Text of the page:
• Safety : Recording of all serious and non serious adverse events reported by the patients, electrocardiogram, blood pressure and biological analyzes (blood counts, ionogramme, urea, creatinemia, transaminases, alkaline phosphatase, bilirubinemia, gamma GT, magnesium)
    • Tolerability Number of subjects (%) who discontinue the study Number of subjects (%) who discontinue the study due to AEs Safety Measures AE incidence Safety laboratory values Vital signs Blood pressure monitoring ECG Physical and neurological examination

  • strength of axial flexor and extensor [ Time Frame: 3 months ]
    strength of axial flexor and extensor measured on mean and total work of 3 repetitions at 30°/s (Joules) and of 5 repetitions at 120°/s (Joules) by active flexion and extension on isokinetic dynamometer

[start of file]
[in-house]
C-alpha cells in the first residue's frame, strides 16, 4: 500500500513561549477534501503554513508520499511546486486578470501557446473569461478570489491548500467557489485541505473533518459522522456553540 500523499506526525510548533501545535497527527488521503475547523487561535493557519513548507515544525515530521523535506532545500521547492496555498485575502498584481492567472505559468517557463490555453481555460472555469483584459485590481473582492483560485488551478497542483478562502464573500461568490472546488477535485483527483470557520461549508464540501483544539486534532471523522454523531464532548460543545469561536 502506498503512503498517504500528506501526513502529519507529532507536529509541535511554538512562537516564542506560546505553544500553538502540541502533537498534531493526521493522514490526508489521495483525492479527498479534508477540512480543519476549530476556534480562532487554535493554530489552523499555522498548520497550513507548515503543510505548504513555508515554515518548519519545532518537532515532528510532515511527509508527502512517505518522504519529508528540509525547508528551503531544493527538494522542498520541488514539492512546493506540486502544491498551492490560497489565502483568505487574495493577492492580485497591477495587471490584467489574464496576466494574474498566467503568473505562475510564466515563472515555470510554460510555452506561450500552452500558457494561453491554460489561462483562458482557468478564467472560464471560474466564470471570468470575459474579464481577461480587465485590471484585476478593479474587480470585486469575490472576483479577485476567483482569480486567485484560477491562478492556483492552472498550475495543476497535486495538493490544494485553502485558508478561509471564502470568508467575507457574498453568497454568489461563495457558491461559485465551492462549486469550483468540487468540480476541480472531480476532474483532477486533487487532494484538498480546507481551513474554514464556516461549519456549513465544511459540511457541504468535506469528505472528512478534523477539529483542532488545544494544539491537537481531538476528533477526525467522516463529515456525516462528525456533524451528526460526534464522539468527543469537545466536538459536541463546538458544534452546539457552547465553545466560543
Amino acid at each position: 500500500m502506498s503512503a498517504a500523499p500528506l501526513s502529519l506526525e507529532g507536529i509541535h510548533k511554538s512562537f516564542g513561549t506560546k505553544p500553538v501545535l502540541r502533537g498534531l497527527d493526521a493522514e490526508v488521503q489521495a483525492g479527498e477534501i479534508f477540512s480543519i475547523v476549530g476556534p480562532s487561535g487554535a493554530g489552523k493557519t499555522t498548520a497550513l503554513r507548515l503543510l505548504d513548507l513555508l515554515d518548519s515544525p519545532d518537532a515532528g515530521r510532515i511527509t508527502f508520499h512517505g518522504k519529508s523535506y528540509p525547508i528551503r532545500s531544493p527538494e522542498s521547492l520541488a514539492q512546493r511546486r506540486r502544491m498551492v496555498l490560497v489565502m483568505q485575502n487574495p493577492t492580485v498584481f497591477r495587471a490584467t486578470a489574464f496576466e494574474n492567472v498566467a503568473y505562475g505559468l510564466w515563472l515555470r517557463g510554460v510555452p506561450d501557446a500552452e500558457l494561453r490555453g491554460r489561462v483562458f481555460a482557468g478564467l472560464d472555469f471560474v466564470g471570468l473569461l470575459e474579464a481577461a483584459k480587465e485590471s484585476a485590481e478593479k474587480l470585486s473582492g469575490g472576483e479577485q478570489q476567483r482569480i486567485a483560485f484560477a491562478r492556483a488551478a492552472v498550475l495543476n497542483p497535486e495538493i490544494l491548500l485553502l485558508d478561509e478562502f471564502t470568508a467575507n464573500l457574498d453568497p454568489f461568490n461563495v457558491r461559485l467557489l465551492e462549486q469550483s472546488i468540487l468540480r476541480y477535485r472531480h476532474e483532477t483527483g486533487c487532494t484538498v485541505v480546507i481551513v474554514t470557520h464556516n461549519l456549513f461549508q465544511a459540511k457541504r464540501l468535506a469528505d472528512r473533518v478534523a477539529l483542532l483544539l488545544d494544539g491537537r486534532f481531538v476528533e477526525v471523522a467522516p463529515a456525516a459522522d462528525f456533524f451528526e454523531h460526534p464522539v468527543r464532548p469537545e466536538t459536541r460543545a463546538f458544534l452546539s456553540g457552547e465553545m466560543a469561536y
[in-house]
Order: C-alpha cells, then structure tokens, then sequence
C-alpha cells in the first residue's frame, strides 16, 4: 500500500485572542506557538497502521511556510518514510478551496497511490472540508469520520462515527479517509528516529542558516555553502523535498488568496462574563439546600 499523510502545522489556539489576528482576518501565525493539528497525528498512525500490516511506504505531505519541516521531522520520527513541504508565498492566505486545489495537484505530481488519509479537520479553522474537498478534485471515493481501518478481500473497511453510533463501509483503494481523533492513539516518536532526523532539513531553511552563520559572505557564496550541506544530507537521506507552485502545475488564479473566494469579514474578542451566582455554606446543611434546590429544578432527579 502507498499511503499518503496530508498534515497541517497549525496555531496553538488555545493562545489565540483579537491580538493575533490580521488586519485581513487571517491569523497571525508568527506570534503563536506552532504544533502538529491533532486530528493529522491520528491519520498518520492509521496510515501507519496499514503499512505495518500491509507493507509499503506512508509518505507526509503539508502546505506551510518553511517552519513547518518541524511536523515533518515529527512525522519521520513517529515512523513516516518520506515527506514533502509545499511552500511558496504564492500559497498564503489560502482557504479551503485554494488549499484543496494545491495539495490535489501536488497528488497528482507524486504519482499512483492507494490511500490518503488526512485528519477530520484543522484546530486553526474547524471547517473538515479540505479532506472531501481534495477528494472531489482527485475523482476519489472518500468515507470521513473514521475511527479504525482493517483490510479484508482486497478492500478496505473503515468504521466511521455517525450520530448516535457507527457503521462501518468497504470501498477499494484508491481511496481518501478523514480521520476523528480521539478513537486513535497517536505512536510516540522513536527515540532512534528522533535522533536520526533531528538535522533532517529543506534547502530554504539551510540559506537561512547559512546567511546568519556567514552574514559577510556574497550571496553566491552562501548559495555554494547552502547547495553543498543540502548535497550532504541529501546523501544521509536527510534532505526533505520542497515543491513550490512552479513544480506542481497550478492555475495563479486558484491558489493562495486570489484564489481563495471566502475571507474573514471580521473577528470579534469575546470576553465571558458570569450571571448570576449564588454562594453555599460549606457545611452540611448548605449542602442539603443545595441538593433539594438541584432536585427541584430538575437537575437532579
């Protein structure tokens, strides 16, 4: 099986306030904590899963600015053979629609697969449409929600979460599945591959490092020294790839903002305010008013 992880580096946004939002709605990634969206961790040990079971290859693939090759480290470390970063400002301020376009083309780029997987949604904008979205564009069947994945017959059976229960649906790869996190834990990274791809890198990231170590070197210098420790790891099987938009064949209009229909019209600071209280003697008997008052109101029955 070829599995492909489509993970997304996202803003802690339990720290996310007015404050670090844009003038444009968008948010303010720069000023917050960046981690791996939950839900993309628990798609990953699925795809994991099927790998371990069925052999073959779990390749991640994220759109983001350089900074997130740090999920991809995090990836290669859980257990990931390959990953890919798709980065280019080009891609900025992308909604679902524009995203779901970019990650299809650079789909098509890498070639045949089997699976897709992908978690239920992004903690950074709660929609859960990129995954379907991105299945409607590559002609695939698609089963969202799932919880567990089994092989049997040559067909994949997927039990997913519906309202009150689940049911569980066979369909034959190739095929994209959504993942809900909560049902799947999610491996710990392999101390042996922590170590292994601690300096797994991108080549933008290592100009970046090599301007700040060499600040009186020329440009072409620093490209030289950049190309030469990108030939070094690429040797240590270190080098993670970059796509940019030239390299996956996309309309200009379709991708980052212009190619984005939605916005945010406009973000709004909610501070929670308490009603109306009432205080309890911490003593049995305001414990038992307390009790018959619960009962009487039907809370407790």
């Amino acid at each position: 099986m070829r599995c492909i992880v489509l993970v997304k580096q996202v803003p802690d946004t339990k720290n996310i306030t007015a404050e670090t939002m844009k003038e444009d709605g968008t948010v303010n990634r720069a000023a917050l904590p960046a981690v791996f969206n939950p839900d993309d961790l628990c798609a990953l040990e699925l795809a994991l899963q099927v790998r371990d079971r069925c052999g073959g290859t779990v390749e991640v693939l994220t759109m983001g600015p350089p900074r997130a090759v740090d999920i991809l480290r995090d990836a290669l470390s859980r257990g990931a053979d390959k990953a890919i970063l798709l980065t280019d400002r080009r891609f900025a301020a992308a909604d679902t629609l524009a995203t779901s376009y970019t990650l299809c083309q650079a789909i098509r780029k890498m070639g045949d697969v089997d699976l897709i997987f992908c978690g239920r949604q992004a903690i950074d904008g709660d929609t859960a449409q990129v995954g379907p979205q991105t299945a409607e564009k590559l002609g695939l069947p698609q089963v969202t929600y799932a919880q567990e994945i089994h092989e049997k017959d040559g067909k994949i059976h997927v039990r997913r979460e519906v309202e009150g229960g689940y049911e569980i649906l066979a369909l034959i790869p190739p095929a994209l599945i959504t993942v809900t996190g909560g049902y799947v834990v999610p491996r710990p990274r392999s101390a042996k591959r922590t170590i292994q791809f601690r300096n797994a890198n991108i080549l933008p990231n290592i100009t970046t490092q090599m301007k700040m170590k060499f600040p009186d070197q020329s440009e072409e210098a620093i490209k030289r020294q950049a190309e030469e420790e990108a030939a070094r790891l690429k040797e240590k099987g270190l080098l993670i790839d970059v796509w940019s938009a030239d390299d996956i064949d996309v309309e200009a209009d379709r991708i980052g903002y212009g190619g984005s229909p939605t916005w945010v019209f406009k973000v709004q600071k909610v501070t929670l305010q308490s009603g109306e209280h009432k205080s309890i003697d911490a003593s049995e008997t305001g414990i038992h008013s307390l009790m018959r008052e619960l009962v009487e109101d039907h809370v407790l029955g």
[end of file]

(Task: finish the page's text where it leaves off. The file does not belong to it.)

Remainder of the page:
• DaT scan [ Time Frame: 3 months ]
    The inhibition of the presynaptic dopamine transporter by memantine was assessed by the mean DAT density of the bilateral striatum (putamen and caudate nuclei) using [99mTc]TRODAT-1 SPECT before and after 3 months of treatment.

Enrollment: 28
Study Start Date: October 2009
Study Completion Date: October 2010
Primary Completion Date: September 2010 (Final data collection date for primary outcome measure)
Arms Assigned Interventions
Active Comparator: memantine
memantine 20 mg/day (2 tablets 1 time a day in the morning)
Drug: memantine
2 tablets of 10 mg of memantine 1 time a day in the morning
Other Name: EBIXA
Placebo Comparator: placebo
2 tablets (1 time a day in the morning) during 3 months
Drug: placebo
2 tablets of placebo 1 time a day in the morning

  Show Detailed Description


Ages Eligible for Study:   30 Years to 80 Years   (Adult, Senior)
Sexes Eligible for Study:   All
Accepts Healthy Volunteers:   No

Inclusion Criteria:

  • Parkinson's disease of more than 5 years